Category: Marriage/Family

How to Talk to Loved Ones with Differing Political Opinions

As the 2020 presidential election draws near, and during a time when the world seems more divided than ever, families may experience an uptick in challenging and stressful conversations. Often, when families gather together, politics become a topic many shy away from. This, in part, may result from the uncomfortable emotional toll these conversations can have on one’s value and belief system. Many avoid political discussions with their families for fear of being attacked, long-lasting disagreements, alienation, or even being cut-off. Additionally, as we approach a time when many will gather with their loved ones, some may wonder, “How do I prepare for these uncomfortable conversations, and how can I take care of myself throughout the process?”

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Family Conflict Is Normal; It’s the Repair That Matters

Three months into the pandemic, I had the urge to see my 28-year-old daughter and her husband, 2,000 miles away. She had weathered an acute health crisis, followed by community protests that propelled them both onto the streets to serve food and clean up neighborhoods. They were coping, but the accumulation of challenges made the mom in me want to connect with and support them. So, together with my husband, my other daughter, and her husband, our family of six adults and two dogs formed a new pod inside my daughter’s home in the steamy heat of the Minneapolis summer.

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The Gender Wage Gap Shrinks, While the Parenthood Gap Grows

Ever since women began pouring into the workforce in the 1960’s, the gender wage gap has served as shorthand for measuring progress towards women’s equality. The shorthand has its downsides. By collapsing all the ingredients that might influence earnings—education, hours worked, seniority, occupation, discrimination—into one aggregate number, the widely quoted figure has done some mischief in public debate, creating a convenient talking point for politicians and advocates, but one that hides many of the realities driving the gap.

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Faster Growth, Fairer Growth, Family Growth

America just doesn’t grow like it used to. Real GDP has increased by a sluggish 1% per year on average since 2000, a substantial decline from the 2% annual average throughout the 20th century. Similarly slow median wage growth, and a series of “jobless” economic recoveries have compounded to produce less wealth, especially for younger people.

This stagnation has substantial implications for family life. Forming a family is not free, and slower growth makes it harder for adults to become an attractive mate or afford kids. Among couples who cohabit, majorities cite finances as their main reason for not tying the knot; the ever-growing population of men not in the labor force is particularly unlikely to be married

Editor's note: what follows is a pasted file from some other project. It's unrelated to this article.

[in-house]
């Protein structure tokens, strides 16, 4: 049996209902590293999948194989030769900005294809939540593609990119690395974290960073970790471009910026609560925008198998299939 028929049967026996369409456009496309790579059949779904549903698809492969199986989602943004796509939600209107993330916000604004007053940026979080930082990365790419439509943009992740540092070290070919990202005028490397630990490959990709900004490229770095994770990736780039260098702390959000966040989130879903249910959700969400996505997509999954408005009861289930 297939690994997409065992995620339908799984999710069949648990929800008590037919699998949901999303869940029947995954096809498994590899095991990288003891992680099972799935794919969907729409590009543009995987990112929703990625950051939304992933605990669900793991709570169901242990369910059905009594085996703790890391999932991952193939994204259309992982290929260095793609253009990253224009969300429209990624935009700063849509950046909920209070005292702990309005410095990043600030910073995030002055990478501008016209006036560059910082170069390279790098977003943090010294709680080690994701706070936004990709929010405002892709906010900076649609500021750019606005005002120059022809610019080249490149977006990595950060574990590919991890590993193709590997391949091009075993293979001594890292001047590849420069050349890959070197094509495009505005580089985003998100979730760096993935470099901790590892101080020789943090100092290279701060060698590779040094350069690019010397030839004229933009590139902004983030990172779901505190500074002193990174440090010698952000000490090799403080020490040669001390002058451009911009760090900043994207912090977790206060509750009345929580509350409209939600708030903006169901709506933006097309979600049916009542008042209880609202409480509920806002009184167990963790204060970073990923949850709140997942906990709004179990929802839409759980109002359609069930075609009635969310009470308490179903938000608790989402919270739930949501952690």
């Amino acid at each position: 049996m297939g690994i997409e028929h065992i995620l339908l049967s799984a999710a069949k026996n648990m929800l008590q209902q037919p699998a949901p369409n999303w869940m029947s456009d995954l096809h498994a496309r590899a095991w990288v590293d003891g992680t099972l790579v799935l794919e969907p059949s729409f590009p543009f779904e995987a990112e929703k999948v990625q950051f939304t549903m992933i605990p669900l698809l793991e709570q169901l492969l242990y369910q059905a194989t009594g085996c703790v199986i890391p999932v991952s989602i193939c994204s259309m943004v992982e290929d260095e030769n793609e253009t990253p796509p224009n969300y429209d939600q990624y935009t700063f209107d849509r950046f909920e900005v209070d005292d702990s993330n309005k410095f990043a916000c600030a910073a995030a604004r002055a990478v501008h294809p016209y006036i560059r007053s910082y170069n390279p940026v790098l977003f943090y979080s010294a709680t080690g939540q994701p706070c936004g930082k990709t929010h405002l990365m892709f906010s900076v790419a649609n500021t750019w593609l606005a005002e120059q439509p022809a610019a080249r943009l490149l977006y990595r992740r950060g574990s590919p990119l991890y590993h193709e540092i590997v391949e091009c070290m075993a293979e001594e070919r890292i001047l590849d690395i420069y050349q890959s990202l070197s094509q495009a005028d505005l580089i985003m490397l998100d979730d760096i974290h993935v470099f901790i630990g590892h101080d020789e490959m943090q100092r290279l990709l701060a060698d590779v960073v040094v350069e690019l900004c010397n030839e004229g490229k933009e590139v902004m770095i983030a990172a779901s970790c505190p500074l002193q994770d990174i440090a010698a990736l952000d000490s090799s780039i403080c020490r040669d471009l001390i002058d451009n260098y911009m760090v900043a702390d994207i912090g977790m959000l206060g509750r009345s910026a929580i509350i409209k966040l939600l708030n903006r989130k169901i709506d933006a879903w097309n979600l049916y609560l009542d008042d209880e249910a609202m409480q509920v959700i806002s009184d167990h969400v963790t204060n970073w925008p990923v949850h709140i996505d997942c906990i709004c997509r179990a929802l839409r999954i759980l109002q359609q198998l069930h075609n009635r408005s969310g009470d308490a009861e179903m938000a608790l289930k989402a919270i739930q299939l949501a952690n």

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No Families, No Children, No Future

Neither the societal shift away from traditional gender roles nor the downstream cultural consequences of that shift are anywhere near complete. As Rebecca Traister has incisively argued, the growing prevalence of singledom among America’s rising generation of women is one of the most potent forces in contemporary politics. In 2009, for the first time in history, there were more unmarried women in the United States than married ones. And today, young women in the U.S. aren’t just unprecedentedly single; they also appear to be unprecedentedly uninterested in heterosexuality: According to private polling shared with Intelligencer by Democratic data scientist David Shor, roughly 30 percent of American women under 25 identify as LGBT; for women over 60, that figure is less than 5 percent.

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Marital conflict causes loneliness, health problems

The study, using data from 250 couples over almost 20 years, showed that couples who fought regularly early in their marriage were likely to continue that pattern over time. Partners who argued frequently were more likely to feel lonely. And the researchers found that those arguments from earlier in the marriage could have a lasting effect on how lonely partners felt more than a decade later.

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Working-Class Christians and the Future of Marriage

In all of these places, young Christians still view marriage as something more than cohabitation—a stronger bond, a more serious commitment. Yet “the intrusion of a market mentality into our homes, marriages, and bedrooms” has reduced the transcendental to the transactional and contributed to a global monoculture that spreads from the West elsewhere.

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